Its advertisements were pretty attractive in English and Chinese. Its target market is practically the whole world of people (yes, it has Halal certification to cater to the world’s Muslim community) with “Symptoms of Cell Deterioration” – nocturia, lethargy, urinal disability, arthritis, incompetence, fatigue, skin aging, obesity, cold-averse). Its news coverage is all over the Internet. It had been sold through the Internet and possibly through multi-level-marketing (MLM).

Some of its online promotions have even stated that a certified laboratory in Singapore has tested that it is not adulterated withAphrodisiac Western Medicines or Illegal Drug Ingredients” and that it was “categorized as food and no MAL number is required” (MAL number is a approval number issued by the Ministry of Health of Malaysia). As listed on some promotional pages, it is stated that its main ingredient is the “Ginseng of The Desert” (Cynomorium Songaricum ) which “Helps invigorates the kidney and supplements essence for kidney YANG and insufficiency of blood manifested as impotence, nourishes the intestine and relaxes the bowels“. Other ingredients include “Ginseng Extract, Hydrolysed Protein, Enzyme, Pomegranate, Polyphenol, Malt“.

Why then would post-market analysis by the Health Science Authority (HSA) of Singapore proved otherwise for Mentalk, “The World First Energizing Candy” ? HSA’s press release on their website stated they found the presence of “Aminotadalafil, which is chemically similar to tadalafil,” It “can cause serious adverse reactions such as heart attacks and strokes in susceptible individuals. Heart patients who are on nitrate drugs may suffer severe hypotension which may be fatal.

What is more worrying as HSA put it was that As the product is marketed as a food-like item, there is potential danger to the wider population if the candy is unwittingly eaten by consumers, including teenagers and young children. . One of its advertisement stated “One world, One Candy”.

As of this writing, follow-up actions by HSA and relevant authorities are underway.

Is it a case of trying to cheat passed the health authorities by submitting a truly safe sample for the lab test and then launching the adulterated version ? If so, it really took guts to have so many ads and one of them to state that “Mentalk does not contain any steroid, western or illegal drug ingredients”.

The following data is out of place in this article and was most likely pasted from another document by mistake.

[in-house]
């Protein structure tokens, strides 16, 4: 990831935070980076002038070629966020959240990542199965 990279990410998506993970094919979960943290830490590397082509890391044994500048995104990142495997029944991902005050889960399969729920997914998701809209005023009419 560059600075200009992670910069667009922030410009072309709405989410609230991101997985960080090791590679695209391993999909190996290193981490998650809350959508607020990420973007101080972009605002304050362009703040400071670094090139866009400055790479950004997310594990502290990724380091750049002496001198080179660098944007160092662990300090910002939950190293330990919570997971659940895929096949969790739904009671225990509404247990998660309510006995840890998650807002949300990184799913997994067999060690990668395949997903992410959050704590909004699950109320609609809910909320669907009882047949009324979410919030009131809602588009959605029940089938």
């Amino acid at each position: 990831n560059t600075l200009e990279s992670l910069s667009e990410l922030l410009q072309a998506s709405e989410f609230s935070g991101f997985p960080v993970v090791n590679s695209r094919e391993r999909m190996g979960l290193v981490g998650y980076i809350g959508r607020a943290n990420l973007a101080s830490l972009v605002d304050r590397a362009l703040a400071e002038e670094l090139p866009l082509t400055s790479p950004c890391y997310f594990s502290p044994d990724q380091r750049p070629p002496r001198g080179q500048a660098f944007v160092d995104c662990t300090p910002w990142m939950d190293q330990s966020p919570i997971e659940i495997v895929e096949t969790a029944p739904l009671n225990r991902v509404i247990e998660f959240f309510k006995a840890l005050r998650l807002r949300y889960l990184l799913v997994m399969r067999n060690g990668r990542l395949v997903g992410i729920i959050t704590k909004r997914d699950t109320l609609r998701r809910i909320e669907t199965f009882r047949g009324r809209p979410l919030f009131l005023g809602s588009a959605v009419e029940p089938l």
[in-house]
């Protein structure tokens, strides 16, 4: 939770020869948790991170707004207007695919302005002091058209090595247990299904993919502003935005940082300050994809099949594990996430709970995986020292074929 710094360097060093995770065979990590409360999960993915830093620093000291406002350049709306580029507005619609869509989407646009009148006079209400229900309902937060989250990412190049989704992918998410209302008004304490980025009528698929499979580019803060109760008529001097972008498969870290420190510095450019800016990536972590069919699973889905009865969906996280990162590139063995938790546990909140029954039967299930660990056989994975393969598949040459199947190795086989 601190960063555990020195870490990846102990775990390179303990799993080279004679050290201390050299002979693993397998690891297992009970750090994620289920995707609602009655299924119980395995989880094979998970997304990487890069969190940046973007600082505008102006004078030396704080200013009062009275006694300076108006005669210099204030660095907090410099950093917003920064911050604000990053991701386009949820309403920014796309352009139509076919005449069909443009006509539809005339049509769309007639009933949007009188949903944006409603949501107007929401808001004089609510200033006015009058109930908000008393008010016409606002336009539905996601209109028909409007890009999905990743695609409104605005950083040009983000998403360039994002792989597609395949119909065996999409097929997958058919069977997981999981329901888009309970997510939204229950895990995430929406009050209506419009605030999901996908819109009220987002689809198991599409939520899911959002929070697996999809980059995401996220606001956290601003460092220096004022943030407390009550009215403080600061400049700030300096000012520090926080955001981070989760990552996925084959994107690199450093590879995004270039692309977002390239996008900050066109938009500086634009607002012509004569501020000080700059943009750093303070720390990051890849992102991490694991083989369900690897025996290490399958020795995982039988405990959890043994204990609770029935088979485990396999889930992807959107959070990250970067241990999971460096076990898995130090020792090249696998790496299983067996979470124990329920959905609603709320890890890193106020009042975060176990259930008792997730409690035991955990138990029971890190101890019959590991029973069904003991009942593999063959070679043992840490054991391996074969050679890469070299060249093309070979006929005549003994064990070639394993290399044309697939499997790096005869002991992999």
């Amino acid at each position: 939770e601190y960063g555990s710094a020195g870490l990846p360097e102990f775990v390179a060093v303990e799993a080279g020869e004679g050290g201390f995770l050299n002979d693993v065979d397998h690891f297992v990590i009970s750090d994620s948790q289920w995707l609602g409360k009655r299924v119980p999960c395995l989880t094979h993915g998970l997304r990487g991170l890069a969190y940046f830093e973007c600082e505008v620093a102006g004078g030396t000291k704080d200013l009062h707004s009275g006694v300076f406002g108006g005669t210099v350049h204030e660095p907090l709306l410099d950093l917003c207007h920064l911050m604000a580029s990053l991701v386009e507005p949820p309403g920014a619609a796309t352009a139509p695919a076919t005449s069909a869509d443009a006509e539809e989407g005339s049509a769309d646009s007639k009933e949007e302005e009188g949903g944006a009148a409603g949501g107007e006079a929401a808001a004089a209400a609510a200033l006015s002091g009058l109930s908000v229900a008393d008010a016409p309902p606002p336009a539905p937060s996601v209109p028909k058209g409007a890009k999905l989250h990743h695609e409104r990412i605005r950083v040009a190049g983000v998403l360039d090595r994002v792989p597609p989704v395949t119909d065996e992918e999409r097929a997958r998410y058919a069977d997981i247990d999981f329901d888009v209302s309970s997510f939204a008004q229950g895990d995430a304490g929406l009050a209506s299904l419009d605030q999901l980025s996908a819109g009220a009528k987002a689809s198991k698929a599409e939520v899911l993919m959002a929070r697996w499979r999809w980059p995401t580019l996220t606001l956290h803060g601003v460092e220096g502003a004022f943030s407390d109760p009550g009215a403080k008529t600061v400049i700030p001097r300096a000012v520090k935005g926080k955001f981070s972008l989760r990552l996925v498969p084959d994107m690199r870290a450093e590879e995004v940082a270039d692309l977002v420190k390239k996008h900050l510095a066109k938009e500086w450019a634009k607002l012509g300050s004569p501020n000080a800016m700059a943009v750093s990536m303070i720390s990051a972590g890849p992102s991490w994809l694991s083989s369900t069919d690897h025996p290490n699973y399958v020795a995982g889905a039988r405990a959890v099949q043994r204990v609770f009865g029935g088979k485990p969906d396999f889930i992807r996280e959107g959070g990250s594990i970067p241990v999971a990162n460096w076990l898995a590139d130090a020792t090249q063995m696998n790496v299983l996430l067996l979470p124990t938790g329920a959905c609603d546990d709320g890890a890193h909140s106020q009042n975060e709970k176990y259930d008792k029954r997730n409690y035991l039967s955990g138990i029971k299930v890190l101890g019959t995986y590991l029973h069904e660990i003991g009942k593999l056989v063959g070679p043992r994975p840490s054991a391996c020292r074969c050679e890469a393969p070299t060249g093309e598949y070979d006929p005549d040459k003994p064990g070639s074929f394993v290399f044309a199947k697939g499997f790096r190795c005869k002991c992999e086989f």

Or is this a case of product that fell short of its effectiveness after launching and thus with the pressure to maintain the growth plan after pouring some much into the marketing of it, a decision was made to “refine” the product resulting in the adding of extra undeclared ingredients into the formula? If so, it is really foolish to do it in countries like Singapore where our HSA and AVA (Agri-Food and Veterinary Authority) are very proactive in conducting post-market survey and analysis of products, especially those that are too good to be true. HSA has been doing public education and awareness campaign.

Oh, I am surprised that Mentalk had included the actual Singapore ALS Laboratory report in their advertisement. Didn’t the report has the same statement “This report cannot be used for advertising purposes.” printed at the top of each of their test reports just like those from laboratories of HSA and SGH (Singapore General Hospital), etc.

Well, Members of the public are strongly advised not to buy or eat ‘Mentalk’ candy. If they have already purchased the candy, they should throw it away immediately. If they feel unwell after eating this candy, they are urged to seek medical advice as soon as possible.

For more update on this candy issue, visit http://www.hsa.gov.sg

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